No figures are available for the burden of mortality associated with neurocysticercosis. However, the racemose[13] form of this disease—which appears macroscopically as groups of cysticerci, often in clusters that resemble bunches of grapes located in the subarachnoid space—is associated with poor prognosis and elevated mortality rate (>20%).

Neurocysticercosis-associated epilepsy is an important cause of neurologic morbidity,[14] and chronic epilepsy is one of the most frequent complications of neurocysticercosis. Others include headaches, neurologic deficits related to strokes, and hydrocephalus. Patients with complications such as hydrocephalus, large cysts, multiple lesions with edema, chronic meningitis, and vasculitis are acutely ill and do not respond very well to treatment. Frequently, they have complications due to medical and surgical therapy.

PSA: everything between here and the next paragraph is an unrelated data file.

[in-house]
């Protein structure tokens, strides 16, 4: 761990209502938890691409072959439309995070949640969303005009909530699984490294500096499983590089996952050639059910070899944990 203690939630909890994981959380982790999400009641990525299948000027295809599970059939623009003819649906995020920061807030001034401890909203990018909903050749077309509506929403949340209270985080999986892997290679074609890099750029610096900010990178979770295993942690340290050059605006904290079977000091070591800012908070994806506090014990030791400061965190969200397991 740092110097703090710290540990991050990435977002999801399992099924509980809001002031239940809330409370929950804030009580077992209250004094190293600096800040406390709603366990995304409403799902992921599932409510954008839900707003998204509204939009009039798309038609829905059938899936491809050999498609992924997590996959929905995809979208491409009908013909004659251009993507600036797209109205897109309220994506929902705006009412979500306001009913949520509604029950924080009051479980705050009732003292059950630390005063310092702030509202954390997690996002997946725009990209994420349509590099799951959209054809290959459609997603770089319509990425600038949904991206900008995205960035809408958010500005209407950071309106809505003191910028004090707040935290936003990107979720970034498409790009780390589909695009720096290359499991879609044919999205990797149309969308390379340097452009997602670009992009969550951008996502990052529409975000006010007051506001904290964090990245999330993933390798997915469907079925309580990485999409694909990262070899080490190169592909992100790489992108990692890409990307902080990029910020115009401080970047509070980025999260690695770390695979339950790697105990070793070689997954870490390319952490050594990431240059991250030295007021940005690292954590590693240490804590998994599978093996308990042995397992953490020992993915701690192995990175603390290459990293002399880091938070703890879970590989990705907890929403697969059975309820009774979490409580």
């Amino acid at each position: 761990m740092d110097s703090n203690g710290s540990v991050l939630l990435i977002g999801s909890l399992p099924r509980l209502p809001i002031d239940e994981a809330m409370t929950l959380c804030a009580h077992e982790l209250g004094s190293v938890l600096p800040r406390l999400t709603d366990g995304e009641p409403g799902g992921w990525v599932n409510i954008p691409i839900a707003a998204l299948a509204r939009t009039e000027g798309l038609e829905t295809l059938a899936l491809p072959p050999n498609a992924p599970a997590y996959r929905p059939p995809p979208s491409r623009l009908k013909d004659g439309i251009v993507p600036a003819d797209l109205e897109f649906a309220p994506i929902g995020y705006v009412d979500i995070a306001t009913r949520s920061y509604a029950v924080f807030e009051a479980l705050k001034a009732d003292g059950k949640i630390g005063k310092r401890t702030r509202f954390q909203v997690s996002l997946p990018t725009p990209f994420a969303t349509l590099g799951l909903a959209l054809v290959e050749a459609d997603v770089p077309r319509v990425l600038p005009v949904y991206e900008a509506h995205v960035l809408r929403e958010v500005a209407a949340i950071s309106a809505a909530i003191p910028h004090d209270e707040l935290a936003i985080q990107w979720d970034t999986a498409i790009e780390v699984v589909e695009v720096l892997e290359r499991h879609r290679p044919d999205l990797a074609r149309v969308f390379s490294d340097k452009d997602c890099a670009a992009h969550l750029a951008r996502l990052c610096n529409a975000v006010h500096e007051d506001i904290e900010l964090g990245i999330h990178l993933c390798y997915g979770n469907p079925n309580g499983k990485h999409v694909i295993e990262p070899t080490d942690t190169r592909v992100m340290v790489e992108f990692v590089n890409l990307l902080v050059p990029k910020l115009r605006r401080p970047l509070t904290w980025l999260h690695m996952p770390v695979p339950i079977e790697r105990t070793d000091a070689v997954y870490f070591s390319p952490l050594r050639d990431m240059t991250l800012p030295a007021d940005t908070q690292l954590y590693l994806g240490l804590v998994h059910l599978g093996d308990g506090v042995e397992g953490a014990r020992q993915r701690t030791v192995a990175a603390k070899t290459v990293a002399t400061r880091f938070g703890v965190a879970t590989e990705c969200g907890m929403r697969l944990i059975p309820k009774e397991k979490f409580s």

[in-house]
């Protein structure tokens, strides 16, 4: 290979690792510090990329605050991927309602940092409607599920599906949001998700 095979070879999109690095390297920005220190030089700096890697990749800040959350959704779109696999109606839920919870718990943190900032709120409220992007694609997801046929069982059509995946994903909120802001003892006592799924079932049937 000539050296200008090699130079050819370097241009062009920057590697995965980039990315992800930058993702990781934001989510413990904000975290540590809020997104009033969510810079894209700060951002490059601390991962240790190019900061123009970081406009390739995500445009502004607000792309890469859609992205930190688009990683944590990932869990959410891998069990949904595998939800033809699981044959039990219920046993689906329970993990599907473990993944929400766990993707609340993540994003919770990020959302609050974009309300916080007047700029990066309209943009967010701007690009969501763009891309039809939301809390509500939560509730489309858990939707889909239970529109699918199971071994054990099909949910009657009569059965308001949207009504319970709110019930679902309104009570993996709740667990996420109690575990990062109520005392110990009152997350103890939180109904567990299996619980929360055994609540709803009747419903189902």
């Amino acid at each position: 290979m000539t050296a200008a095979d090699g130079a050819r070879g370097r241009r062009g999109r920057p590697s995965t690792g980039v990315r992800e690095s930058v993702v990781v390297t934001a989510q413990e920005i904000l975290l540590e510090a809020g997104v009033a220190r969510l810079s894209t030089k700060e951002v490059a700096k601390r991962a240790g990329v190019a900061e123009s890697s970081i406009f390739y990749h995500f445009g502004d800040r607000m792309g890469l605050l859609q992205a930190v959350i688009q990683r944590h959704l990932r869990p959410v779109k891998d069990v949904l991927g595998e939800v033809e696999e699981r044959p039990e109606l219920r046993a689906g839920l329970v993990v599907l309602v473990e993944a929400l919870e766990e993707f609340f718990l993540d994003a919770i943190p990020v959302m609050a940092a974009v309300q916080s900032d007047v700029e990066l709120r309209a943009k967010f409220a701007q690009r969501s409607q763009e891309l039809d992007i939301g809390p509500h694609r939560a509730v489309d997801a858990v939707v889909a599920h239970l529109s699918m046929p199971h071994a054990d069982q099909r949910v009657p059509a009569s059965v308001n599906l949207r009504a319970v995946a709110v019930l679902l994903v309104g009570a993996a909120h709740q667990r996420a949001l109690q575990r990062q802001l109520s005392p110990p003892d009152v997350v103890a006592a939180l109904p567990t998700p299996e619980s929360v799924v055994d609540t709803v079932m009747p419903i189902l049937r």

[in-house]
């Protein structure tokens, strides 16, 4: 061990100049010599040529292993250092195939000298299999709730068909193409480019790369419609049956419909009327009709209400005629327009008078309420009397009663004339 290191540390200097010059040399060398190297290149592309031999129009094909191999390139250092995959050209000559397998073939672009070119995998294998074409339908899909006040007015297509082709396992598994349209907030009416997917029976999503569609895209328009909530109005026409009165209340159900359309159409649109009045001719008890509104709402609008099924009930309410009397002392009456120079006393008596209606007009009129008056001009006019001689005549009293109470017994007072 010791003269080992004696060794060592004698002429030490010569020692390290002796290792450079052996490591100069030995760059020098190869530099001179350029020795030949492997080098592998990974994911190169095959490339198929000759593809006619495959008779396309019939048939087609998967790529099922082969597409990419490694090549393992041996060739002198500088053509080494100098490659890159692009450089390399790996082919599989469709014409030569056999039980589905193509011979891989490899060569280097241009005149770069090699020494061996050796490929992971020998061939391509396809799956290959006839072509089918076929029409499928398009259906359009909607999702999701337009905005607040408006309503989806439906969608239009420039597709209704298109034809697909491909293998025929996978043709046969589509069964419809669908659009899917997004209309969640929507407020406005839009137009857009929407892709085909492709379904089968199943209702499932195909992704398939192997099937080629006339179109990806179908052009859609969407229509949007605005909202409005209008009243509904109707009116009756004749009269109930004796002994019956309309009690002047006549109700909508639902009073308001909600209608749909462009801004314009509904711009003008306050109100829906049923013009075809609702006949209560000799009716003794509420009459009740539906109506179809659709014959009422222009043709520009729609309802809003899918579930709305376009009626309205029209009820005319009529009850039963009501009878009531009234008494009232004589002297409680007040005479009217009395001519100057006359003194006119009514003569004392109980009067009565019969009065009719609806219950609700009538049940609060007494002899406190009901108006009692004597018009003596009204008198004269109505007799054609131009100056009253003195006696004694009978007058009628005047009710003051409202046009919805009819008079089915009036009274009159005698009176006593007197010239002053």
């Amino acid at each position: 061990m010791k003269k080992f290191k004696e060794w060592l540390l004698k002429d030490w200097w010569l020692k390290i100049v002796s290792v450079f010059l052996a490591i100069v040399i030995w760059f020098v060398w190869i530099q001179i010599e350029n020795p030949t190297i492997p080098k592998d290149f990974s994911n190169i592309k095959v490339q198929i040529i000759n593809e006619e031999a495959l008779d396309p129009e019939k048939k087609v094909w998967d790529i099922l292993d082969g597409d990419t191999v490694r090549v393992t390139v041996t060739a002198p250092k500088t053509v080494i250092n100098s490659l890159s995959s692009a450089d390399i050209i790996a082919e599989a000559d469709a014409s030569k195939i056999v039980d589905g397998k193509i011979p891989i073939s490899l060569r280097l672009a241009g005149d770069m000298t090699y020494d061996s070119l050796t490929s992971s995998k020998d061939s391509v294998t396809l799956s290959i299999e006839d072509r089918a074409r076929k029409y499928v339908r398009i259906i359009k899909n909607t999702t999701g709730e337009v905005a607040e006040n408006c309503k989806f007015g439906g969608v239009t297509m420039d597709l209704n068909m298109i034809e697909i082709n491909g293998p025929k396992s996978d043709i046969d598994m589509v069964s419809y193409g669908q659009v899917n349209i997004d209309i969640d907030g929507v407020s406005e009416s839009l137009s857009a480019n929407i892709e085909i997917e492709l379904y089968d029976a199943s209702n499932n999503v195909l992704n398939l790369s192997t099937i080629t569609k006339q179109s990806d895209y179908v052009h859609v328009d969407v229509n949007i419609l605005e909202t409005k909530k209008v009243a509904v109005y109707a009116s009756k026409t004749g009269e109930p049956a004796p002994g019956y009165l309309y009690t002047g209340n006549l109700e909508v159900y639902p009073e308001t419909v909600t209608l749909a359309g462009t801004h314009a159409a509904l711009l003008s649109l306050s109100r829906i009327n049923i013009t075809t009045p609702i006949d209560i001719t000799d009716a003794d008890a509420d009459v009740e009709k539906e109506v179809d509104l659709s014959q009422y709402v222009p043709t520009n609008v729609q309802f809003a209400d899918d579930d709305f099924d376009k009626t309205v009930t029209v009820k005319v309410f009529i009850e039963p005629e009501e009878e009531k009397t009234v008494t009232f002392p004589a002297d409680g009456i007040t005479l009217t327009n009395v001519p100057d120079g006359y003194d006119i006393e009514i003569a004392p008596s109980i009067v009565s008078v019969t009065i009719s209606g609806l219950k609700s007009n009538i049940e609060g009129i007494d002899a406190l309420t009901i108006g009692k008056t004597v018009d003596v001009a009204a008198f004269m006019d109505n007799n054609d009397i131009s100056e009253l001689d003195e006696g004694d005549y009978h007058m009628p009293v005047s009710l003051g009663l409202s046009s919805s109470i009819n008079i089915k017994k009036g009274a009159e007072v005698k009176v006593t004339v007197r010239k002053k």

Patient Education

Neurocysticercosis is a major public health problem in developing countries and is emerging as an increasingly important condition in regions in which the disease is not endemic. Comprehensive programs of long-term intervention involve appropriate legislation, health education, modernization of swine husbandry practices, improvement of efficiency and coverage of meat inspection, provision of adequate sanitary facilities, and measures to detect and treat human tapeworm carriers.